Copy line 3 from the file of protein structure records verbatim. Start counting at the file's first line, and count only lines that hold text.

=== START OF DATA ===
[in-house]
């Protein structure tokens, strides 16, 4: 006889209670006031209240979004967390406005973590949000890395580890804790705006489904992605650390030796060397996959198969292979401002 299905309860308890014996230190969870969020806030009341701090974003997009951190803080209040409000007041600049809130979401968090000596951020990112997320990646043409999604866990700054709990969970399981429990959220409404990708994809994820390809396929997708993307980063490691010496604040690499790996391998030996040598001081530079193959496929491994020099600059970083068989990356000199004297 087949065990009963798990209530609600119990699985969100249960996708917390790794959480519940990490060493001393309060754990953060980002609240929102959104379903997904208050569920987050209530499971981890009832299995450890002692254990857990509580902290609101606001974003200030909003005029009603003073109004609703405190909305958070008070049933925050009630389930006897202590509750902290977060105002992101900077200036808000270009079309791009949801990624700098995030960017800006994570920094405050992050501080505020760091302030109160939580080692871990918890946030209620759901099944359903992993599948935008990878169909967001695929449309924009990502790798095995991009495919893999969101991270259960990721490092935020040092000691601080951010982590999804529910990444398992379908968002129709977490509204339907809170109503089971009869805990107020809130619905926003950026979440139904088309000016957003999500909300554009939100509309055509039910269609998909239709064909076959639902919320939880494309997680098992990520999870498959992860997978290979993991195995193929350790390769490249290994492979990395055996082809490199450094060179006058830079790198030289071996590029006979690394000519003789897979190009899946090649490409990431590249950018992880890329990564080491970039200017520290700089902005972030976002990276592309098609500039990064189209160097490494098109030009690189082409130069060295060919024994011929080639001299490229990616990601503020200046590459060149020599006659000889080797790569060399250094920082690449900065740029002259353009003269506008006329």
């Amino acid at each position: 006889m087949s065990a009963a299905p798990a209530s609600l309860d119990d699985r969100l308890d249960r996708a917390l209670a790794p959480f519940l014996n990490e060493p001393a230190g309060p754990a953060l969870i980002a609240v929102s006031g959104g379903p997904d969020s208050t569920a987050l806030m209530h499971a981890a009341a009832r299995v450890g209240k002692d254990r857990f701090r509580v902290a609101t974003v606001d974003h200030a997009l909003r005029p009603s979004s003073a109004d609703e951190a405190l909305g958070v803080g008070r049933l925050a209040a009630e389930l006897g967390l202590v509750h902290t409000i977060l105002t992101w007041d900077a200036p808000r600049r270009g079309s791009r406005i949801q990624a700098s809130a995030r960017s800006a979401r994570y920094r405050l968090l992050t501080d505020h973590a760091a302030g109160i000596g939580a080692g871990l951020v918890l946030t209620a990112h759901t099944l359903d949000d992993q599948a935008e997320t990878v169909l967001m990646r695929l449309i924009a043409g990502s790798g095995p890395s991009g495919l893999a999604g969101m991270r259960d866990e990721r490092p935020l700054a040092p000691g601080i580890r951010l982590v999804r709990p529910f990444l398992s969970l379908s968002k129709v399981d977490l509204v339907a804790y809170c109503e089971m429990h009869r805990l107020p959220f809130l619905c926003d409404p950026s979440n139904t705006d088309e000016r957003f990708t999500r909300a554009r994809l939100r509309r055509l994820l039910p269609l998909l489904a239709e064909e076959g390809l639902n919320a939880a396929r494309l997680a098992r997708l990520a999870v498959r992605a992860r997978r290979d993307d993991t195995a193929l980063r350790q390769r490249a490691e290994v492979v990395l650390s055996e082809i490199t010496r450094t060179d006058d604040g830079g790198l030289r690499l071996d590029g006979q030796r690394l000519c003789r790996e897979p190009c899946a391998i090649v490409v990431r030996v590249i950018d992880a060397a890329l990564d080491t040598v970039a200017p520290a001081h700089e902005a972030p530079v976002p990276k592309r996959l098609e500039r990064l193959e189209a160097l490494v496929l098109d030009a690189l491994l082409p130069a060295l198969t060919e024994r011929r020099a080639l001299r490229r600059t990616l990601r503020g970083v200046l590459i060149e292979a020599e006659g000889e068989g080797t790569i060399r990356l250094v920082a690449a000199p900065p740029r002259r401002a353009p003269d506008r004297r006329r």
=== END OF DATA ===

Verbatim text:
């Amino acid at each position: 006889m087949s065990a009963a299905p798990a209530s609600l309860d119990d699985r969100l308890d249960r996708a917390l209670a790794p959480f519940l014996n990490e060493p001393a230190g309060p754990a953060l969870i980002a609240v929102s006031g959104g379903p997904d969020s208050t569920a987050l806030m209530h499971a981890a009341a009832r299995v450890g209240k002692d254990r857990f701090r509580v902290a609101t974003v606001d974003h200030a997009l909003r005029p009603s979004s003073a109004d609703e951190a405190l909305g958070v803080g008070r049933l925050a209040a009630e389930l006897g967390l202590v509750h902290t409000i977060l105002t992101w007041d900077a200036p808000r600049r270009g079309s791009r406005i949801q990624a700098s809130a995030r960017s800006a979401r994570y920094r405050l968090l992050t501080d505020h973590a760091a302030g109160i000596g939580a080692g871990l951020v918890l946030t209620a990112h759901t099944l359903d949000d992993q599948a935008e997320t990878v169909l967001m990646r695929l449309i924009a043409g990502s790798g095995p890395s991009g495919l893999a999604g969101m991270r259960d866990e990721r490092p935020l700054a040092p000691g601080i580890r951010l982590v999804r709990p529910f990444l398992s969970l379908s968002k129709v399981d977490l509204v339907a804790y809170c109503e089971m429990h009869r805990l107020p959220f809130l619905c926003d409404p950026s979440n139904t705006d088309e000016r957003f990708t999500r909300a554009r994809l939100r509309r055509l994820l039910p269609l998909l489904a239709e064909e076959g390809l639902n919320a939880a396929r494309l997680a098992r997708l990520a999870v498959r992605a992860r997978r290979d993307d993991t195995a193929l980063r350790q390769r490249a490691e290994v492979v990395l650390s055996e082809i490199t010496r450094t060179d006058d604040g830079g790198l030289r690499l071996d590029g006979q030796r690394l000519c003789r790996e897979p190009c899946a391998i090649v490409v990431r030996v590249i950018d992880a060397a890329l990564d080491t040598v970039a200017p520290a001081h700089e902005a972030p530079v976002p990276k592309r996959l098609e500039r990064l193959e189209a160097l490494v496929l098109d030009a690189l491994l082409p130069a060295l198969t060919e024994r011929r020099a080639l001299r490229r600059t990616l990601r503020g970083v200046l590459i060149e292979a020599e006659g000889e068989g080797t790569i060399r990356l250094v920082a690449a000199p900065p740029r002259r401002a353009p003269d506008r004297r006329r």